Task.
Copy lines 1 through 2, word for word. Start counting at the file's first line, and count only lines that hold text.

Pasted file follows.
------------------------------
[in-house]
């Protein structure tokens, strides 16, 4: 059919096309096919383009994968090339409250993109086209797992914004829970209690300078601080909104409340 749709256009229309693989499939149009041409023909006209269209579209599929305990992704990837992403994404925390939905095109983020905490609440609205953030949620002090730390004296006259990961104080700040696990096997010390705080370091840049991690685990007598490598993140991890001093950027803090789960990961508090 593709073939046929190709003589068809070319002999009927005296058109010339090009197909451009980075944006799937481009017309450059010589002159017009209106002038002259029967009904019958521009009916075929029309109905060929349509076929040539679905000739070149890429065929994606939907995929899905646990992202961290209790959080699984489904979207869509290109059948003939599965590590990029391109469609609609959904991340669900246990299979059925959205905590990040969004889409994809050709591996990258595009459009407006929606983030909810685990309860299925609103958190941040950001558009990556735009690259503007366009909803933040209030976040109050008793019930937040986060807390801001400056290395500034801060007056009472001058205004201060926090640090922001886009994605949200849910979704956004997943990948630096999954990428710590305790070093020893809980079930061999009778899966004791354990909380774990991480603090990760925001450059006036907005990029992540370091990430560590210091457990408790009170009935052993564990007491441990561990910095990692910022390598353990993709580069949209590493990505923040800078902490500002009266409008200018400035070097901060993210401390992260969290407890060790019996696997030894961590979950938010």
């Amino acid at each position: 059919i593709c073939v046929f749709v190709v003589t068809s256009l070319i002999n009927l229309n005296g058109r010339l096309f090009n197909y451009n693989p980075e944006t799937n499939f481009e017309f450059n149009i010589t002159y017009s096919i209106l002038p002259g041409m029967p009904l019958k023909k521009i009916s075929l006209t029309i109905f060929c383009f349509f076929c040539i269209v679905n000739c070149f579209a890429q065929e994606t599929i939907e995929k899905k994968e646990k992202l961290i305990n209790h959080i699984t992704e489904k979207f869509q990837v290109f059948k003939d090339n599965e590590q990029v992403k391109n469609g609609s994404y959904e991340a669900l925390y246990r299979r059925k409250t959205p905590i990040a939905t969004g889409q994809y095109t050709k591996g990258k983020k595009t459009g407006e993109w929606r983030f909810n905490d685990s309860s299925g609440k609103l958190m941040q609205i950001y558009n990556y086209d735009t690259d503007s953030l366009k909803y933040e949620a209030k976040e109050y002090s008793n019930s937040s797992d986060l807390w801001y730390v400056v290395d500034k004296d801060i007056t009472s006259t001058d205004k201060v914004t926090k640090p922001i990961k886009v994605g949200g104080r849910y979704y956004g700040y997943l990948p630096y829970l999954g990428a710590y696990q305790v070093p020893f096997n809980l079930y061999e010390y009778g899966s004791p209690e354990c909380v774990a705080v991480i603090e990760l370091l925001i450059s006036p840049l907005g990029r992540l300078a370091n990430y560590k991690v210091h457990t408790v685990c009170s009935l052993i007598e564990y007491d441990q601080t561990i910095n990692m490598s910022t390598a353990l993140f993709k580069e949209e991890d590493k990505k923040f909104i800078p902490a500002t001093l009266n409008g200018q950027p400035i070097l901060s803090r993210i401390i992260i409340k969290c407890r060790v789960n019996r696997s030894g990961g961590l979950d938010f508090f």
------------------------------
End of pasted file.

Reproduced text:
[in-house]
């Protein structure tokens, strides 16, 4: 059919096309096919383009994968090339409250993109086209797992914004829970209690300078601080909104409340 749709256009229309693989499939149009041409023909006209269209579209599929305990992704990837992403994404925390939905095109983020905490609440609205953030949620002090730390004296006259990961104080700040696990096997010390705080370091840049991690685990007598490598993140991890001093950027803090789960990961508090 593709073939046929190709003589068809070319002999009927005296058109010339090009197909451009980075944006799937481009017309450059010589002159017009209106002038002259029967009904019958521009009916075929029309109905060929349509076929040539679905000739070149890429065929994606939907995929899905646990992202961290209790959080699984489904979207869509290109059948003939599965590590990029391109469609609609959904991340669900246990299979059925959205905590990040969004889409994809050709591996990258595009459009407006929606983030909810685990309860299925609103958190941040950001558009990556735009690259503007366009909803933040209030976040109050008793019930937040986060807390801001400056290395500034801060007056009472001058205004201060926090640090922001886009994605949200849910979704956004997943990948630096999954990428710590305790070093020893809980079930061999009778899966004791354990909380774990991480603090990760925001450059006036907005990029992540370091990430560590210091457990408790009170009935052993564990007491441990561990910095990692910022390598353990993709580069949209590493990505923040800078902490500002009266409008200018400035070097901060993210401390992260969290407890060790019996696997030894961590979950938010």